Why It’s Important to Treat Your Uveitis

Uveitis can lead to serious eye problems if you don’t treat it right away. If you’ve had it for a long time, or if you have it and are over 60, your chance of having those problems goes up.
The disease causes inflammation in your eye. If you don’t treat the inflammation, it can scar or break down tissues. That can harm your vision.

Untreated, uveitis can cause other problems, such as:

Cataracts

These cloud the lens of your eye, which makes it harder for you to see. Inflammation can cause them. You may also be at risk for them if you take steroids for your uveitis.

You may hardly notice your cataract at first. Slowly, your sight may seem blurry or hazy. You might feel like you’re looking at things through a cloud. It can be hard to see when you drive at night. Lights may glare, too.

Surgery can remove your cataract. But most eye doctors will want your inflammation under control for anywhere from a few weeks to a few months. This can be tricky if you take steroids for your uveitis. Talk with your doctor about it.

Glaucoma

This can happen when the fluid inside of your eye can't drain out.

All the fluid buildup causes pressure. That damages the optic nerve at the back of your eye. As it gets worse, so does your vision.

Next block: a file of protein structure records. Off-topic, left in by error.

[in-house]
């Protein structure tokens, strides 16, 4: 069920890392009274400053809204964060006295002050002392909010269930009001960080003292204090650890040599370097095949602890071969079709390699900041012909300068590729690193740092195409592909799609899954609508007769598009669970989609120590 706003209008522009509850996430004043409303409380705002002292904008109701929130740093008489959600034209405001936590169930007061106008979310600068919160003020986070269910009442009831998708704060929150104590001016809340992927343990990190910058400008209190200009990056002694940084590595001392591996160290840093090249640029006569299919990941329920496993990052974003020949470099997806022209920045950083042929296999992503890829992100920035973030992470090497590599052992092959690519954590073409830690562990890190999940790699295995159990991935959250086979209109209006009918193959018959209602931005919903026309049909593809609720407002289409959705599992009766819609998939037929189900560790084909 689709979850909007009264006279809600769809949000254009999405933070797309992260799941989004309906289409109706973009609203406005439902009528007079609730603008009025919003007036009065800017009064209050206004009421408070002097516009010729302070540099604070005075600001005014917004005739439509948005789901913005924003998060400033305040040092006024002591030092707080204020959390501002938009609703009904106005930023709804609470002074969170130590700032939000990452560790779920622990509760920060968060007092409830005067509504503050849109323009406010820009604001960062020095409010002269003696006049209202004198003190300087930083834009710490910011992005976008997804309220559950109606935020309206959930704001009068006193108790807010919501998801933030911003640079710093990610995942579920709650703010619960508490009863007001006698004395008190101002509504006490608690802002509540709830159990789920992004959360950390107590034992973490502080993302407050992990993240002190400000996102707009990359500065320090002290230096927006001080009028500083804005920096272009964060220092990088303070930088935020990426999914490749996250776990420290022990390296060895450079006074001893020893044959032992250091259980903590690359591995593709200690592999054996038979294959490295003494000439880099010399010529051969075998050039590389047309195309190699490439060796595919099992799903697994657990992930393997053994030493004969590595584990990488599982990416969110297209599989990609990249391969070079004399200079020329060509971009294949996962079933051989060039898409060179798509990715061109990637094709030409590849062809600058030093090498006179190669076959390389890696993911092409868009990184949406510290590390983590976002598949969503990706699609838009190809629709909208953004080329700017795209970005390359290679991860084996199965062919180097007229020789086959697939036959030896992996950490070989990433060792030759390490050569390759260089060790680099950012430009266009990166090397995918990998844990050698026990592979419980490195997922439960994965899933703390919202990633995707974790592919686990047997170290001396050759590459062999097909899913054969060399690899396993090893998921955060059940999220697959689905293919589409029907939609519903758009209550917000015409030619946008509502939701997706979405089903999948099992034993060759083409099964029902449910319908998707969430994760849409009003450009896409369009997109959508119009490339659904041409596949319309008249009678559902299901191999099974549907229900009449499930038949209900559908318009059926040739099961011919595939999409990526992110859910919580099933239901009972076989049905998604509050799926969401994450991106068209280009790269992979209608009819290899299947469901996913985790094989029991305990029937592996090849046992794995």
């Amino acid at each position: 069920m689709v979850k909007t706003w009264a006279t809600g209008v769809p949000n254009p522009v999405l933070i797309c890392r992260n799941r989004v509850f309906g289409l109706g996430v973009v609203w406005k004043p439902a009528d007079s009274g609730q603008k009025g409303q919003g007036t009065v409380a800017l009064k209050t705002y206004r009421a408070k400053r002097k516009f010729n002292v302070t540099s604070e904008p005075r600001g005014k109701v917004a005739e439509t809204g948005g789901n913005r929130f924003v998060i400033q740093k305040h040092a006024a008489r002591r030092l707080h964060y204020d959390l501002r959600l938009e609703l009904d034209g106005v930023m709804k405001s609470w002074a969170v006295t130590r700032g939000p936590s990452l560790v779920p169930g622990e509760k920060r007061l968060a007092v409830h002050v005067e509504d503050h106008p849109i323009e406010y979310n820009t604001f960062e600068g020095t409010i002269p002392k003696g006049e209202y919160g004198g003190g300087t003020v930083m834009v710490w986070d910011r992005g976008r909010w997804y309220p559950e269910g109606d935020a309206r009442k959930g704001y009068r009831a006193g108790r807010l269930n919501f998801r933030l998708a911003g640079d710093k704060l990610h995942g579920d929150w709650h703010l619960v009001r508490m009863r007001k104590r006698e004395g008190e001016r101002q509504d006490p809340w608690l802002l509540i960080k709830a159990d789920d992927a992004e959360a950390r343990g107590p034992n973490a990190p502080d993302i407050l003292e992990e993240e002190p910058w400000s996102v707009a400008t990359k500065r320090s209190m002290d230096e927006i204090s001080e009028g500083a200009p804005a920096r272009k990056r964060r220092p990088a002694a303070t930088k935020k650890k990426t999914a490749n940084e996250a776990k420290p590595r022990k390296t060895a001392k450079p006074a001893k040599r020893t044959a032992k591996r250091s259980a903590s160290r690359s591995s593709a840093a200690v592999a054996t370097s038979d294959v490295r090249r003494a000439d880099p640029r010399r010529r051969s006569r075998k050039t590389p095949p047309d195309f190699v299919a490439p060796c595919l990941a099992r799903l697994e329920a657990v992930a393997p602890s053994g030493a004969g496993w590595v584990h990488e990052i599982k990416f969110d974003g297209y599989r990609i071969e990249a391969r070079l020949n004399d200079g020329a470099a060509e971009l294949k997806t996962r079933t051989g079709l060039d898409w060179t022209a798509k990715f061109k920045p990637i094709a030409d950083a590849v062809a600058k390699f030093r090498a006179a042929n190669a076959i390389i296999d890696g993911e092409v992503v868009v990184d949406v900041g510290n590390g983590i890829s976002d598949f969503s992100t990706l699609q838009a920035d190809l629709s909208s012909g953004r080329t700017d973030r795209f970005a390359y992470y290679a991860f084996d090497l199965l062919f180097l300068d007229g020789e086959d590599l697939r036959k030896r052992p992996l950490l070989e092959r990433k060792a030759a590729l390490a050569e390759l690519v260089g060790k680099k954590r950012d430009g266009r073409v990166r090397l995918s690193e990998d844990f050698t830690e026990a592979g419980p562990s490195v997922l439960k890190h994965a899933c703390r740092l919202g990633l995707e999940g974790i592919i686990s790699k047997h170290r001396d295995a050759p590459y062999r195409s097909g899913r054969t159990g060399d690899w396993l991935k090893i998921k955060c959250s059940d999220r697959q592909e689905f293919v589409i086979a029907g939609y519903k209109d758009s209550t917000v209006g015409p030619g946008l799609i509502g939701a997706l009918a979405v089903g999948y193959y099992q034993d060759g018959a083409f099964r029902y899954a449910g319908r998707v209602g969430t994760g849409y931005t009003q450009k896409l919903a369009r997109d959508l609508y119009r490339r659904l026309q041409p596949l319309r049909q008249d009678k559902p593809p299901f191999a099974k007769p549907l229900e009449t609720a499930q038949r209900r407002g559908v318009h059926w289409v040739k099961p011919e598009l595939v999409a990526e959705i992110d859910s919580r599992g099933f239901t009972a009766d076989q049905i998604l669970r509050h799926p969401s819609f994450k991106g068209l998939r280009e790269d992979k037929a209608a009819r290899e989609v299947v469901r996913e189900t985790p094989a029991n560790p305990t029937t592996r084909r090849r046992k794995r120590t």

Glaucoma also can make your vision hazy or cloudy. You may see halos or rings around lights. Other signs are patchy blind spots as you look forward or to the side. Later, you may have tunnel vision. You could also get headaches, eye pain, or nausea.

Damage can come slowly, so you may not notice it at first. But your eye doctor can test you for glaucoma and treat it if you have it. Fast action can help you save your eyesight.

Steroids could also make you more likely to get glaucoma.

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Swollen Retina

Inflammation inside your eye can also cause your retina to swell. Your retina is a thin layer of tissue around the back of your eye. It’s full of light-sensitive cells and nerve cells. They take in sights around you and send that information to your optic nerve and your brain.

If your retina swells from uveitis, you can lose some of your vision in the center. You may see a black spot in the middle of your view. It doesn’t hurt, though. If this swelling lasts for a long time without treatment, your vision loss may be for good.

A swollen retina is also called cystoid macular edema. That’s because the center of your retina is called the macula.

Detached Retina

It’s not as common, but uveitis can make your retina detach, or pull away, from blood vessels in your eye. You may see floaters, or small black spots in your vision. You may also see lights flash.

If any of these things are happening to you, call your doctor and get treatment quickly. Moving fast can save your eyesight.

WebMD Medical Reference Reviewed by Alan Kozarsky, MD on November 16, 2018

Sources

SOURCES:

American Academy of Ophthalmology: “What is Glaucoma?”

Mayo Clinic: “Glaucoma Symptoms,” “Cataracts Overview,” “Retinal Diseases.”

National Health Services UK: “Uveitis: Complications.”

National Eye Institute: “Facts About Uveitis.”

Review of Ophthalmology: “Cataract Surgery in the Patient with Uveitis.”

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